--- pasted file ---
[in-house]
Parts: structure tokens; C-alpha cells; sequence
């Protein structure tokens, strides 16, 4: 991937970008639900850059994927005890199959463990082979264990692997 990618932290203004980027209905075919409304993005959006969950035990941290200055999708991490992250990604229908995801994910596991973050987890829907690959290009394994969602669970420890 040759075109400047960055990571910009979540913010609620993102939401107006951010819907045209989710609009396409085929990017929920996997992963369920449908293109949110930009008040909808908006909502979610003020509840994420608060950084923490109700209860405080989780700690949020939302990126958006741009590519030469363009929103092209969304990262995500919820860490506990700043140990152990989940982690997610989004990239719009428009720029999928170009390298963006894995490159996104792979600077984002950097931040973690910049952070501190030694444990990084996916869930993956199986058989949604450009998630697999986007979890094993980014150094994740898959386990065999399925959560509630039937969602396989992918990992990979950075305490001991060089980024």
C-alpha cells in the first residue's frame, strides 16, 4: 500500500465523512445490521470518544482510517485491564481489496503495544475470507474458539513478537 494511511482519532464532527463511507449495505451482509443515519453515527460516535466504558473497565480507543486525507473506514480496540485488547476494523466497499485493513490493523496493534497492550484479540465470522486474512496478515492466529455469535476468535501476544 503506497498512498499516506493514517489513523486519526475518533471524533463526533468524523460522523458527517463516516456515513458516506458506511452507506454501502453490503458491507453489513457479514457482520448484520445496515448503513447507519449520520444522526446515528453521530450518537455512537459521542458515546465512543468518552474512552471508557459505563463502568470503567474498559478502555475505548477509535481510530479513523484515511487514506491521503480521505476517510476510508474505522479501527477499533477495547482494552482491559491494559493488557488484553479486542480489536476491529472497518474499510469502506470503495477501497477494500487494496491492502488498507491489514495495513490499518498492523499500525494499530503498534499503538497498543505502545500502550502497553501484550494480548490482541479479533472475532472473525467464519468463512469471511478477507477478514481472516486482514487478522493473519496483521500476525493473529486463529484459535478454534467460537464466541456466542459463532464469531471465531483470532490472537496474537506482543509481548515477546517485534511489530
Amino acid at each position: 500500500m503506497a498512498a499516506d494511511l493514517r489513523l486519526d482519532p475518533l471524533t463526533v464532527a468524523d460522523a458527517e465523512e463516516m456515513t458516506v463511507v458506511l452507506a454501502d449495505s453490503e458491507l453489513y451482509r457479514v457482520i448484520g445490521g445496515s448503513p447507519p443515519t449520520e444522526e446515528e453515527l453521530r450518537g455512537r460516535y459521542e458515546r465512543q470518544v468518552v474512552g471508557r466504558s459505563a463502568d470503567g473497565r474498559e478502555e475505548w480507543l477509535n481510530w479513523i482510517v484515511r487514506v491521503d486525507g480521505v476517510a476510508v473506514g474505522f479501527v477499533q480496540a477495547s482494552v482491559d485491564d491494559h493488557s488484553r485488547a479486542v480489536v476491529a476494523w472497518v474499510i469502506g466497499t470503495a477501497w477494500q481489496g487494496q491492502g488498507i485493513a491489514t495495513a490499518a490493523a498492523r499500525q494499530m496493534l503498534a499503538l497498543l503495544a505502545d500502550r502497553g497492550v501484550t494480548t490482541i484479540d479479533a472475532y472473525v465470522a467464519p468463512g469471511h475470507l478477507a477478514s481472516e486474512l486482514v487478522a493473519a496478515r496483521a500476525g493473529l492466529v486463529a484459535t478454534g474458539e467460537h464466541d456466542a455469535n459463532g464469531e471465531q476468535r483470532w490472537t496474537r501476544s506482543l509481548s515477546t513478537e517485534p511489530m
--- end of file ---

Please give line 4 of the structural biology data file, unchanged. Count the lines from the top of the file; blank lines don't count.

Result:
C-alpha cells in the first residue's frame, strides 16, 4: 500500500465523512445490521470518544482510517485491564481489496503495544475470507474458539513478537 494511511482519532464532527463511507449495505451482509443515519453515527460516535466504558473497565480507543486525507473506514480496540485488547476494523466497499485493513490493523496493534497492550484479540465470522486474512496478515492466529455469535476468535501476544 503506497498512498499516506493514517489513523486519526475518533471524533463526533468524523460522523458527517463516516456515513458516506458506511452507506454501502453490503458491507453489513457479514457482520448484520445496515448503513447507519449520520444522526446515528453521530450518537455512537459521542458515546465512543468518552474512552471508557459505563463502568470503567474498559478502555475505548477509535481510530479513523484515511487514506491521503480521505476517510476510508474505522479501527477499533477495547482494552482491559491494559493488557488484553479486542480489536476491529472497518474499510469502506470503495477501497477494500487494496491492502488498507491489514495495513490499518498492523499500525494499530503498534499503538497498543505502545500502550502497553501484550494480548490482541479479533472475532472473525467464519468463512469471511478477507477478514481472516486482514487478522493473519496483521500476525493473529486463529484459535478454534467460537464466541456466542459463532464469531471465531483470532490472537496474537506482543509481548515477546517485534511489530